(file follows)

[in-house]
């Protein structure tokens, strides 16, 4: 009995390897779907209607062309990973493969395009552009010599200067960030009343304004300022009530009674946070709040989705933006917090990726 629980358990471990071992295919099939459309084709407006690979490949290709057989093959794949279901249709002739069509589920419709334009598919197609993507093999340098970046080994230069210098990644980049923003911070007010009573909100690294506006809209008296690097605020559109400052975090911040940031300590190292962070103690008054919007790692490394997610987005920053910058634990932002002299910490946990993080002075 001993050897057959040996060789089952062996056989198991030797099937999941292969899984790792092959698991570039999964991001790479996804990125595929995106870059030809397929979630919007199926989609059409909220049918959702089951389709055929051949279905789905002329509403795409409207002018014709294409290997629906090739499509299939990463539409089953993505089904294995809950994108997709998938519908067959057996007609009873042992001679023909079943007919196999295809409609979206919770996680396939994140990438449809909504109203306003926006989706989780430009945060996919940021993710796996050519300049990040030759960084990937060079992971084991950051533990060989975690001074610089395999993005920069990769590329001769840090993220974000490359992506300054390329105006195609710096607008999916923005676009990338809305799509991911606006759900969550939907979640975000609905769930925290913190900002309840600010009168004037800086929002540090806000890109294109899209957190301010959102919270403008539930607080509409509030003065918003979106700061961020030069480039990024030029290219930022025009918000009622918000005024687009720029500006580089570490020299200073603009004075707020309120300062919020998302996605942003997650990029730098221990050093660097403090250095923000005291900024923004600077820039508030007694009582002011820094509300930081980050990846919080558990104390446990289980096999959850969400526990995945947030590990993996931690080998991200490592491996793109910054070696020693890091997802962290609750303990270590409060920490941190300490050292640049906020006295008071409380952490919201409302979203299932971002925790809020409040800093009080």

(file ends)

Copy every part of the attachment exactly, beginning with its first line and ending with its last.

[in-house]
């Protein structure tokens, strides 16, 4: 009995390897779907209607062309990973493969395009552009010599200067960030009343304004300022009530009674946070709040989705933006917090990726 629980358990471990071992295919099939459309084709407006690979490949290709057989093959794949279901249709002739069509589920419709334009598919197609993507093999340098970046080994230069210098990644980049923003911070007010009573909100690294506006809209008296690097605020559109400052975090911040940031300590190292962070103690008054919007790692490394997610987005920053910058634990932002002299910490946990993080002075 001993050897057959040996060789089952062996056989198991030797099937999941292969899984790792092959698991570039999964991001790479996804990125595929995106870059030809397929979630919007199926989609059409909220049918959702089951389709055929051949279905789905002329509403795409409207002018014709294409290997629906090739499509299939990463539409089953993505089904294995809950994108997709998938519908067959057996007609009873042992001679023909079943007919196999295809409609979206919770996680396939994140990438449809909504109203306003926006989706989780430009945060996919940021993710796996050519300049990040030759960084990937060079992971084991950051533990060989975690001074610089395999993005920069990769590329001769840090993220974000490359992506300054390329105006195609710096607008999916923005676009990338809305799509991911606006759900969550939907979640975000609905769930925290913190900002309840600010009168004037800086929002540090806000890109294109899209957190301010959102919270403008539930607080509409509030003065918003979106700061961020030069480039990024030029290219930022025009918000009622918000005024687009720029500006580089570490020299200073603009004075707020309120300062919020998302996605942003997650990029730098221990050093660097403090250095923000005291900024923004600077820039508030007694009582002011820094509300930081980050990846919080558990104390446990289980096999959850969400526990995945947030590990993996931690080998991200490592491996793109910054070696020693890091997802962290609750303990270590409060920490941190300490050292640049906020006295008071409380952490919201409302979203299932971002925790809020409040800093009080």